A group of scientists has created a new Atomic Force Microscopy mode called “Direct Piezoelectric Force Microscopy (DPFM)”. With this new microscope, piezoelectric materials can be mapped and studied at the nanoscale by employing the direct piezoelectric effect.
The piezoelectric material to study is strained by a sharp tip, an AFM tip with nanometric size. The tip applies a force to the material to study and collects the current that is generated. The amplifier component consists of a Femtoampere Input Bias Current Electrometer Amplifier populated with a 1 TeraOhm resistor as a feedback resistor in a transimpedance configuration. This amplifier converts the current into a voltage signal that can be saved through a Data Acquisition Card (DAC). The amplifier work at a low bandwidth, because both the feedback capacitor and the feedback resistor acts as a filter, limiting the bandwidth. Even with this limitation, the new mode implies an advance into material research.
The AFM is one of the most used characterization techniques thanks to the versatility of this type of microscope: it is not only possible to see the materials, but also to study other properties that could not be measured such as their electrical, magnetic or thermal properties. This versatility has made AFM a far-reaching technique for characterization of materials, which already assumes an industry by itself that reports $ 400 million in profits annually. (ref: http://www.nanotechmag.com/wp-content/uploads/2014/09/SPMicroscopes2014-.pdf).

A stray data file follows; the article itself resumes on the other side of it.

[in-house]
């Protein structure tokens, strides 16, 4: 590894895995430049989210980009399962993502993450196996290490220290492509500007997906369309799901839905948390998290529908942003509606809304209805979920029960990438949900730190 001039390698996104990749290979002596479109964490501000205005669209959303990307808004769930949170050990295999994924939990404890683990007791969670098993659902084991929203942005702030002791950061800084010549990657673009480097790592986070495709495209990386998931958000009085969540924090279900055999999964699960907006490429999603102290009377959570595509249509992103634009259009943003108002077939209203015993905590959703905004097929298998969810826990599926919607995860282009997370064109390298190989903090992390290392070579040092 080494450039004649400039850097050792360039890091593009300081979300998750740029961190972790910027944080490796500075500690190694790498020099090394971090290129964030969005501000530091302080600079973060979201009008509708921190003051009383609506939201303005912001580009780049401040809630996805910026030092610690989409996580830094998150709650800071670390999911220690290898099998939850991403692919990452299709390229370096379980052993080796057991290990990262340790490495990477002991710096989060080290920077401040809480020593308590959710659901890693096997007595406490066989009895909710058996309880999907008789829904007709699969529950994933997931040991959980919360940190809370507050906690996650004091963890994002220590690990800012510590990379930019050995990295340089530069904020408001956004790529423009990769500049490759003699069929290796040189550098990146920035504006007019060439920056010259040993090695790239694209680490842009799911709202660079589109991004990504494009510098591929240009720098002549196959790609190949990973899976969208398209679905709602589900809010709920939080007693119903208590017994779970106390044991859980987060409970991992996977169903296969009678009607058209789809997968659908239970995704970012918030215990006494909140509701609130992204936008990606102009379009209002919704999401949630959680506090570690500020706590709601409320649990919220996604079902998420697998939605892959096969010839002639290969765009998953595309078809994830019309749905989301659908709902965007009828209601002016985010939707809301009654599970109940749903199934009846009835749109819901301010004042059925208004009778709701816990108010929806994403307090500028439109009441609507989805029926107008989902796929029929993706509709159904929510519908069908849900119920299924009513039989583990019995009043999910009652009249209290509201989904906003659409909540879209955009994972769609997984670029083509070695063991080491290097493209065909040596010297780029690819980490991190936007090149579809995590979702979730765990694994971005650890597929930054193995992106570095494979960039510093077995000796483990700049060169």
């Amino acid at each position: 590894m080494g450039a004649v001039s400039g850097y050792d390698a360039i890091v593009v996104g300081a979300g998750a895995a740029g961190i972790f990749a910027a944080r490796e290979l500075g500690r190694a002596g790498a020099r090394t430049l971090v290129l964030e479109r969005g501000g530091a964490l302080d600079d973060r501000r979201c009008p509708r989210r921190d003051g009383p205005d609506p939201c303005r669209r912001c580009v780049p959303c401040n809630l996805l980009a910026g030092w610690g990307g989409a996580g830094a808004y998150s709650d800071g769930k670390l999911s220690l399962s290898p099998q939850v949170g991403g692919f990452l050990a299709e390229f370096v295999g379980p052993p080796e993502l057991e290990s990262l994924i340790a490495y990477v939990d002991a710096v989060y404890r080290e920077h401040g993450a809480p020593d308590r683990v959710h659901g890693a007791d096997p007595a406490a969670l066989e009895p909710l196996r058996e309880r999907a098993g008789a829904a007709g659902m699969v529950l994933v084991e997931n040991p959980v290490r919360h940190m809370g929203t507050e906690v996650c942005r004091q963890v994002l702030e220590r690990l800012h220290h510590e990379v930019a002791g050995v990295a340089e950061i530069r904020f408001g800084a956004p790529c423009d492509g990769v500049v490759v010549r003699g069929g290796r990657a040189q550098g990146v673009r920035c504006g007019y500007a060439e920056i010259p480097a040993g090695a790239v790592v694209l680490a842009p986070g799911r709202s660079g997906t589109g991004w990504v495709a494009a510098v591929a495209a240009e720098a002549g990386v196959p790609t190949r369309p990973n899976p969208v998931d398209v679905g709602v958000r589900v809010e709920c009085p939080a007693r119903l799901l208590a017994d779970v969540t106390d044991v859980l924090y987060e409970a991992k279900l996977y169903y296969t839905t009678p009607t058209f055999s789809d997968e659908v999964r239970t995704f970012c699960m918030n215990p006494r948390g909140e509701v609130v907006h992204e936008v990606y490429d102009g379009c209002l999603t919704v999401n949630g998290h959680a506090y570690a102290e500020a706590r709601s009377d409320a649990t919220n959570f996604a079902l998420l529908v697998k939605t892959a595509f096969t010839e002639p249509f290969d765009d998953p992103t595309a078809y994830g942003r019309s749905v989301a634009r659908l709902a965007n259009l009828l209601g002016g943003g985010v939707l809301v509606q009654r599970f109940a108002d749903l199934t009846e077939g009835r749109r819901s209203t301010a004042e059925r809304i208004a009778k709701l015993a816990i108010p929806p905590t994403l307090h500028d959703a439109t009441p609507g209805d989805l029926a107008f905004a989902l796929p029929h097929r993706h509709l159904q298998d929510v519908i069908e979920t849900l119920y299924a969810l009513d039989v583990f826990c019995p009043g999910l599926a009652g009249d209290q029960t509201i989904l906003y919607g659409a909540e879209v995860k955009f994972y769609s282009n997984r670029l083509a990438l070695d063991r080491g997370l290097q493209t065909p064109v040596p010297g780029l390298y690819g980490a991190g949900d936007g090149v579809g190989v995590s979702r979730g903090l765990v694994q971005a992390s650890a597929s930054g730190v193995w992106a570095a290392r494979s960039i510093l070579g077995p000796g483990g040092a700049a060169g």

This new AFM mode enhances this microscopy technique as a standard characterization technique available for material research specifically for the case of piezoelectricity and ferroelectricity.
For more information: Piezo-generated charge mapping revealed through Direct Piezoelectric Force Microscopy, A. Gomez et al. , Nature Communications (2017), DOI: 10.1038/s41467-017-01361-2